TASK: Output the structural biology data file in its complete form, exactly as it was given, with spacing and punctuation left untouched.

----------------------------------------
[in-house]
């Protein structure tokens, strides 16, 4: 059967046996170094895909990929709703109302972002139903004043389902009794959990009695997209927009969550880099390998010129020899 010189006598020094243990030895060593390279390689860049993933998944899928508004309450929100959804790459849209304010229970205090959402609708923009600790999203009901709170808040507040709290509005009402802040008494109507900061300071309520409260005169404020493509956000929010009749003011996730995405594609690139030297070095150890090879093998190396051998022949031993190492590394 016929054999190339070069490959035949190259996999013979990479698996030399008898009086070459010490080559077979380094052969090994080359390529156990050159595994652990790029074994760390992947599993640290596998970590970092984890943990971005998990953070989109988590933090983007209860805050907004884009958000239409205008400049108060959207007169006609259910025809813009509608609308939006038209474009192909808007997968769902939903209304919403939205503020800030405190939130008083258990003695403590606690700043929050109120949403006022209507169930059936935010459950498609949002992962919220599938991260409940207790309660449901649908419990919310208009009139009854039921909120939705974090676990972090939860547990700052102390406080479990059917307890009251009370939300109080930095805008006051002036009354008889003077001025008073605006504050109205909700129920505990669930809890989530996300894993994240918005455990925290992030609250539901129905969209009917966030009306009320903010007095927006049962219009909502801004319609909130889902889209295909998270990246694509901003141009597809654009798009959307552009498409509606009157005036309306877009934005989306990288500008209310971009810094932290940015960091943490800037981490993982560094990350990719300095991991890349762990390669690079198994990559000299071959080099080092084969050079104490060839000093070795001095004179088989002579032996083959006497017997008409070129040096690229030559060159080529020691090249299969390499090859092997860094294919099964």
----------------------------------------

[in-house]
């Protein structure tokens, strides 16, 4: 059967046996170094895909990929709703109302972002139903004043389902009794959990009695997209927009969550880099390998010129020899 010189006598020094243990030895060593390279390689860049993933998944899928508004309450929100959804790459849209304010229970205090959402609708923009600790999203009901709170808040507040709290509005009402802040008494109507900061300071309520409260005169404020493509956000929010009749003011996730995405594609690139030297070095150890090879093998190396051998022949031993190492590394 016929054999190339070069490959035949190259996999013979990479698996030399008898009086070459010490080559077979380094052969090994080359390529156990050159595994652990790029074994760390992947599993640290596998970590970092984890943990971005998990953070989109988590933090983007209860805050907004884009958000239409205008400049108060959207007169006609259910025809813009509608609308939006038209474009192909808007997968769902939903209304919403939205503020800030405190939130008083258990003695403590606690700043929050109120949403006022209507169930059936935010459950498609949002992962919220599938991260409940207790309660449901649908419990919310208009009139009854039921909120939705974090676990972090939860547990700052102390406080479990059917307890009251009370939300109080930095805008006051002036009354008889003077001025008073605006504050109205909700129920505990669930809890989530996300894993994240918005455990925290992030609250539901129905969209009917966030009306009320903010007095927006049962219009909502801004319609909130889902889209295909998270990246694509901003141009597809654009798009959307552009498409509606009157005036309306877009934005989306990288500008209310971009810094932290940015960091943490800037981490993982560094990350990719300095991991890349762990390669690079198994990559000299071959080099080092084969050079104490060839000093070795001095004179088989002579032996083959006497017997008409070129040096690229030559060159080529020691090249299969390499090859092997860094294919099964």